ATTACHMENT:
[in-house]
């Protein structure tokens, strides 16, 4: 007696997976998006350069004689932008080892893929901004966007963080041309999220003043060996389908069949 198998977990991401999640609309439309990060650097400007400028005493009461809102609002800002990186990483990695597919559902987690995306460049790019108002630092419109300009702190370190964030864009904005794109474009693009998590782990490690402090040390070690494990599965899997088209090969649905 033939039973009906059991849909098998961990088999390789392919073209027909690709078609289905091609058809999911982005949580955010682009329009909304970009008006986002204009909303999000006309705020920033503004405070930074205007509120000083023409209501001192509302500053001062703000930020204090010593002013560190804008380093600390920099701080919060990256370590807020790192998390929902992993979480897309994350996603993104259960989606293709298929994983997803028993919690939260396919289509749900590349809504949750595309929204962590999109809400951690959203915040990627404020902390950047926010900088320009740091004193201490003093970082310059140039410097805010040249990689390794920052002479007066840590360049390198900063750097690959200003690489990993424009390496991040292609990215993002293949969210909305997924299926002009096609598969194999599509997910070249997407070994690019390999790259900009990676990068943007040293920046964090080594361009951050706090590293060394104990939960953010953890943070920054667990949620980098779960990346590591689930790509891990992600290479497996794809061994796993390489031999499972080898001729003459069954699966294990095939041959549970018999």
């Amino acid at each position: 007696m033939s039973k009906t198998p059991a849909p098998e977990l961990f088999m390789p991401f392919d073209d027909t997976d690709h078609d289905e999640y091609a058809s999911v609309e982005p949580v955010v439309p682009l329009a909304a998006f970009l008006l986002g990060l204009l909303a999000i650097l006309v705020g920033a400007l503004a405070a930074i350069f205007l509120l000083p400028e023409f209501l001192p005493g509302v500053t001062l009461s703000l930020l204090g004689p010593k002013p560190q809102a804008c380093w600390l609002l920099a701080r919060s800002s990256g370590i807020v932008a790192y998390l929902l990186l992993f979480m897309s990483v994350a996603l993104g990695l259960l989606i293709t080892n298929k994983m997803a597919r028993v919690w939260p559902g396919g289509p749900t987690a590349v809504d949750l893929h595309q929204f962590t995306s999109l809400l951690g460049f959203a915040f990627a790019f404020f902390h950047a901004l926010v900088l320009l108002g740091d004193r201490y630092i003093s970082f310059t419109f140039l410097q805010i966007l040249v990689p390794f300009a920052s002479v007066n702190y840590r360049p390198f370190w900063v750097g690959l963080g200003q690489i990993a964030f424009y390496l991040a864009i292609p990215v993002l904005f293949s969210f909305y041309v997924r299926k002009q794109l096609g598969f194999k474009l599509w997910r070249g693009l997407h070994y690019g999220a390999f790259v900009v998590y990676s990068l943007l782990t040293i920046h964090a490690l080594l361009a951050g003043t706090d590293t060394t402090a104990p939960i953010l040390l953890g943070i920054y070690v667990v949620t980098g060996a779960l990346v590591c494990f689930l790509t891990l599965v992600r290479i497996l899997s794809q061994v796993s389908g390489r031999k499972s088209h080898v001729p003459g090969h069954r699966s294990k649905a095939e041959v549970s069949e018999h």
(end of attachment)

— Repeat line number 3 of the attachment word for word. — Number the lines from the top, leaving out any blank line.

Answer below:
């Amino acid at each position: 007696m033939s039973k009906t198998p059991a849909p098998e977990l961990f088999m390789p991401f392919d073209d027909t997976d690709h078609d289905e999640y091609a058809s999911v609309e982005p949580v955010v439309p682009l329009a909304a998006f970009l008006l986002g990060l204009l909303a999000i650097l006309v705020g920033a400007l503004a405070a930074i350069f205007l509120l000083p400028e023409f209501l001192p005493g509302v500053t001062l009461s703000l930020l204090g004689p010593k002013p560190q809102a804008c380093w600390l609002l920099a701080r919060s800002s990256g370590i807020v932008a790192y998390l929902l990186l992993f979480m897309s990483v994350a996603l993104g990695l259960l989606i293709t080892n298929k994983m997803a597919r028993v919690w939260p559902g396919g289509p749900t987690a590349v809504d949750l893929h595309q929204f962590t995306s999109l809400l951690g460049f959203a915040f990627a790019f404020f902390h950047a901004l926010v900088l320009l108002g740091d004193r201490y630092i003093s970082f310059t419109f140039l410097q805010i966007l040249v990689p390794f300009a920052s002479v007066n702190y840590r360049p390198f370190w900063v750097g690959l963080g200003q690489i990993a964030f424009y390496l991040a864009i292609p990215v993002l904005f293949s969210f909305y041309v997924r299926k002009q794109l096609g598969f194999k474009l599509w997910r070249g693009l997407h070994y690019g999220a390999f790259v900009v998590y990676s990068l943007l782990t040293i920046h964090a490690l080594l361009a951050g003043t706090d590293t060394t402090a104990p939960i953010l040390l953890g943070i920054y070690v667990v949620t980098g060996a779960l990346v590591c494990f689930l790509t891990l599965v992600r290479i497996l899997s794809q061994v796993s389908g390489r031999k499972s088209h080898v001729p003459g090969h069954r699966s294990k649905a095939e041959v549970s069949e018999h």